Goddess Fish Blog Tour for Luke Blackmon’s Rose by Mary Patterson Thornburg

I am honoured to be part of the Goddess Fish Blog Tour for Mary Patterson Thornburg’s science fiction romance  Luke Blackmon’s Rose , which I read and am now reviewing.

(Please note: I received a free copy in exchange for my honest review.)

My Review:

Ms. Thornburg has created a very believable future world, with interesting characters and challenges they face. Rose, a white professor, and Luke, a black singer, are from different worlds and times, and are quickly drawn to each other. The science behind Luke’s appearance in his future is believable.

The novel gives us a glimpse at the racial tensions similar to our own, as well as the power of family and friends. All the characters are well drawn and we come to care for them as they face challenges.

I thoroughly enjoyed this novel of a future world and would highly recommend it.

Book Blurb

To guard herself from the perils of her own sensuality, Rose married a man she didn’t love. Now, two years after his death, she’s not sure she can really love anyone. She’s not even sure she cares…

To achieve what he’d always known was his birthright, Luke had to struggle against tremendous odds. But when science discovered a way to access the past, a powerful bureaucracy found a way to use Luke. Now, torn from his own time, everything and everyone he knew, he can see no reason to go on living…

An instant of attraction, uninvited but inescapable, brings Luke and Rose together. Together, they discover the strength to love, the will to trust and hope. But will these things be enough to carry them over walls of suspicion, guilt, bigotry, and hate?


And then the air in the room changed. There was a tingling, a sort of buzzing not quite within the range of human hearing. She thought, briefly, of what she’d read somewhere about the feeling people get in a thunderstorm when they’re about to be struck by lightning. She wasn’t sure anyone felt it but herself. Mira, who’d gotten up to look in the refrigerator for something, was apparently undisturbed. But then she saw Kingsley’s expression change as he glanced past her toward the living room portion of the greatroom, and she heard—or perhaps felt—soft footsteps behind her. She spun around.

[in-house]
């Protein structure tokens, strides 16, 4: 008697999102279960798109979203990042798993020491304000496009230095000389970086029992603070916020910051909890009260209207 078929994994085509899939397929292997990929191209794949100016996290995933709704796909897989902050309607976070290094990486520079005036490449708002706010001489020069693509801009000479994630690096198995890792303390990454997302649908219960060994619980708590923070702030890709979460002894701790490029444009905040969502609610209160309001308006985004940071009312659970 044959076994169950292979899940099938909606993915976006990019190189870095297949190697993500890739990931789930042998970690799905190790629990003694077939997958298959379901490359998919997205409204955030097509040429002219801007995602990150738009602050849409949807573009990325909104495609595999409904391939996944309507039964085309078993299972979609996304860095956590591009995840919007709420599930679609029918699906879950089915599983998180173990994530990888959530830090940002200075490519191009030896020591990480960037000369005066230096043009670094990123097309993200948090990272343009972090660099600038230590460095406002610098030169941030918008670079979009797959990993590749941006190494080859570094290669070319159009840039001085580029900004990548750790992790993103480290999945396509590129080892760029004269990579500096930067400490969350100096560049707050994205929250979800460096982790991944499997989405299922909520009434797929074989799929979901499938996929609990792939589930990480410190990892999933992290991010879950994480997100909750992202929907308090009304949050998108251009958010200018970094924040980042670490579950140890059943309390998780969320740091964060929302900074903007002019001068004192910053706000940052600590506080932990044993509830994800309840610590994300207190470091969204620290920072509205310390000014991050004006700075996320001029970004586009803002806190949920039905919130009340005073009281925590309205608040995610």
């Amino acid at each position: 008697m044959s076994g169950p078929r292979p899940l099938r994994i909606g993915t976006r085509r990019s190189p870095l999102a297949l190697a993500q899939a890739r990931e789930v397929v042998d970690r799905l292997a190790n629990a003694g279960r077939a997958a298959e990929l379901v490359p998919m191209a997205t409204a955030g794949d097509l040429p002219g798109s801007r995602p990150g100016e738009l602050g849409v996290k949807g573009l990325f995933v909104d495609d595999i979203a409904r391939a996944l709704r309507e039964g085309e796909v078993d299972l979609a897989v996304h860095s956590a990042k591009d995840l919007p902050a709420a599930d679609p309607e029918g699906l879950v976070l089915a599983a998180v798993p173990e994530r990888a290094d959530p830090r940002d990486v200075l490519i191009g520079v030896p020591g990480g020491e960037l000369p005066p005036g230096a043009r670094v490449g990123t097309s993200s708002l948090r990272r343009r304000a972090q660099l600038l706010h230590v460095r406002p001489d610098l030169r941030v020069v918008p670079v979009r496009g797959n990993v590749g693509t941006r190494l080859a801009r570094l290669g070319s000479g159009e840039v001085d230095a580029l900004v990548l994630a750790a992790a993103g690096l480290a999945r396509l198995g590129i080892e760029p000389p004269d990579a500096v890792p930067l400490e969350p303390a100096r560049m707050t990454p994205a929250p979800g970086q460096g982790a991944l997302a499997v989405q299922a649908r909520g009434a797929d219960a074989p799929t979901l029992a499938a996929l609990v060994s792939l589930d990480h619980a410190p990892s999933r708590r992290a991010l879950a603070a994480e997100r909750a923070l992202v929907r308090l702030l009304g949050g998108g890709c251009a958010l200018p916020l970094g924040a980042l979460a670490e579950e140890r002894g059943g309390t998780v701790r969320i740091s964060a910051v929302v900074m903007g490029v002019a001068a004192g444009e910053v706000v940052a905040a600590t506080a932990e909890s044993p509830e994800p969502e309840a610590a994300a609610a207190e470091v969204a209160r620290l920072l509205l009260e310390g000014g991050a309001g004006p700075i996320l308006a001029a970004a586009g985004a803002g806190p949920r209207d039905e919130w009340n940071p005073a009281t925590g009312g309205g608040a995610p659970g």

Where the living room carpet ended, maybe three yards from where she sat, stood a very tall, very dark, broad-shouldered man. He was barefoot, dressed in black sweats. She saw him clearly for a fraction of a second before the lightning bolt she’d felt coming struck. In that fraction of a second, she realized why Mira had looked familiar to her. And realized, too, what had been going on with Kingsley since the turn their discussion had taken that evening—if not before. In that fraction of a second, she knew who she was looking at.

Author Bio and Links

Mary Patterson Thornburg has lived in California, Washington State, Montana, Indiana, and again, finally, in Montana. She was educated at Holy Names College, Montana State University, and Ball State University, where she then taught for many years. She’s been reading science fiction and fantasy since she was five, and when she began to write fiction it seemed only natural to write in those genres. Her literary heroes are Mary Shelley, who gave us all a metaphor for technology alienated from its creators, and Ursula K. Le Guin and Octavia E. Butler, inventors of worlds that shine their powerful searchlights on this one. She writes what some people call “science fantasy” (aka “fake science fiction) within as wide a range as possible, but almost always with a bit (or a lot) of romance.





Author Guest Post: “Where do you get your ideas?”

A standard complaint, among writers well enough known to go on book tours and have fans and do readings, is that if there’s a question period after the reading, someone will always ask: “Where do you get your ideas?” It’s a cross between a complaint and a joke. One science fiction writer says he sometimes answers, “I have them shipped to me, by the gross, from China.”

It’s really a flattering question, though, isn’t it? (unless it’s asked in the tone of voice you might use to ask “What is that you’ve spilled down the front of your shirt?”) The questioner really wants to know. I suspect that writers complain, often, because they have no idea where the ideas come from – or they have a sort of memory of the source of a story, but there seems to be not much actual connection between the remembered source and the story itself.